New Nonfiction Roundup – October 2018

October is a stellar month for nonfiction, with dozens of amazing titles to consider. Stay tuned for a separate post for the month’s best cookbooks.

BIOGRAPHY & MEMOIR
10/2: All You Can Ever Know Nicole Chung searches for her birth parents in this examination of transracial adoption. A Peak Pick!
10/2: Always Look on the Bright Side of Life. Monty Python alum Eric Idle recounts his life in this “sortabiography.”
10/2: Full DisclosureStormy Daniels’s tell-all memoir about her career in adult films and interactions with Trump, and others.
10/2: Greatest Love Story Ever Told. . Find out if Nick Offerman & Megan Mullally are the funniest married couple in America.
10/2: The Ravenmaster. Meet Christopher Skaife, who protects ravens at the Tower of London. Continue reading “New Nonfiction Roundup – October 2018”

Reports on the Death of the Romantic Comedy are Greatly Exaggerated

For years, romantic comedies (rom coms) have been few and far between, and those that were released were often small budget indie films that were a hit with critics but did little at the box office. Then a little movie called Crazy Rich Asians came along…is it the beginning of a rom com renaissance?

While they weren’t blockbusters, there have been several rom coms over the past few years that have pleased both audiences and critics. While you wait for Crazy Rich Asians to come out on DVD,check out these three rom coms with diverse casts and storylines.

The Big Sick
Pakistani stand-up comic Kumail Nanjiani and grad student Zoe Kazan fall in love, but their relationship is complicated by Kumail’s Muslim parents and Zoe’s sudden illness. More romantic than funny, the film earned accolades for its realism and warmth, and the cross-cultural themes that added new dimensions to the rom com formula.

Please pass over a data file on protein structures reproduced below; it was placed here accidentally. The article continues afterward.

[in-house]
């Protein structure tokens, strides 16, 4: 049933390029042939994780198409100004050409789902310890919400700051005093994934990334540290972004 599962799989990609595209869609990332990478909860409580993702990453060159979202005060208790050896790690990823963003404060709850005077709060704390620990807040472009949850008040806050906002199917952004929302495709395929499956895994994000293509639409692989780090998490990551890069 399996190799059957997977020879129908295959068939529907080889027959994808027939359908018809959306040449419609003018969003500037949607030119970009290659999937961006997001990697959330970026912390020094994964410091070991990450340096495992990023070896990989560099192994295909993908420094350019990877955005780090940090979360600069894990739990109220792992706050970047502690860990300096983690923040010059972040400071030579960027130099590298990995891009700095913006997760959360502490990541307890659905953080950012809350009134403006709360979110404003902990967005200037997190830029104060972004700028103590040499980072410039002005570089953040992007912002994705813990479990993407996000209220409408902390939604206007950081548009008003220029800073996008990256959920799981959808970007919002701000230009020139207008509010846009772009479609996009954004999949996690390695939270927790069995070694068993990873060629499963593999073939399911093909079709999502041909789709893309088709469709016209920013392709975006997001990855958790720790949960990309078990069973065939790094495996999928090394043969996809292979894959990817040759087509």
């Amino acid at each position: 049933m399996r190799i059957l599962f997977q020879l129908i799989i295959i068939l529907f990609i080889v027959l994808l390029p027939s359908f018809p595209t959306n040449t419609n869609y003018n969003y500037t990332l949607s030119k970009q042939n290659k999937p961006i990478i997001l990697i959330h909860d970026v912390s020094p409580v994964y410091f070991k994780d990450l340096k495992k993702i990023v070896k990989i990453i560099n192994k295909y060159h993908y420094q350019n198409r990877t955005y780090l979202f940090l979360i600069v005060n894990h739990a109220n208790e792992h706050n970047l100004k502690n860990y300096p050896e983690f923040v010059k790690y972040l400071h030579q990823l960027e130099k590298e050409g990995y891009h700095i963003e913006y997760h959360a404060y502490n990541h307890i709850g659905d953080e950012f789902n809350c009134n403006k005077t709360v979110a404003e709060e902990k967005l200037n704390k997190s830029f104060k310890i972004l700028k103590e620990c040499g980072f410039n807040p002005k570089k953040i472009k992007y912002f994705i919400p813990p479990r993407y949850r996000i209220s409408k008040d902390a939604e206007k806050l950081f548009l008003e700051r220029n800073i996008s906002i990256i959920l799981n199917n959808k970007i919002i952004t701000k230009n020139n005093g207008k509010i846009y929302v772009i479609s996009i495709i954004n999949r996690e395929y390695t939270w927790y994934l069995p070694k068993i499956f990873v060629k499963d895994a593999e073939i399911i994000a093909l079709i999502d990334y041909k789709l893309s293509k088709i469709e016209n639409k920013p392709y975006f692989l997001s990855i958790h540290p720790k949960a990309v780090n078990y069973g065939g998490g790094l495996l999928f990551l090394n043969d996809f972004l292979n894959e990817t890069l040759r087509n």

Continue reading “Reports on the Death of the Romantic Comedy are Greatly Exaggerated”

New Nonfiction Roundup – September 2018

What a month for nonfiction! Investigative reports on politics and sports, reflections on art and fashion, calls to arms from activists, historical assessments and books about books await you this September. Happy reading!

9/4: 21 Lessons for the 21st Century – Yuval Noah Harari. The author of Sapiens addresses the most urgent and complex issues we face today.

9/4: Big Game – Mark Leibovich. An immersive look at current state of the NFL.

9/4: Call Them By Their True Names – Rebecca Solnit. New essays from the feminist firebrand and author of Men Explain Things to Me

9/4: The Coddling of the American Mind – Greg Lukianoff. A controversial assessment of the climate on college campuses. Continue reading “New Nonfiction Roundup – September 2018”

Always Available Travel Guides

Seattleites love to travel (or at least love to read travel books). While the library has a large collection of travel books in print, they are not always available when you want them. OverDrive, our ebook provider, had a small collection with limited destinations.

Until now. Continue reading “Always Available Travel Guides”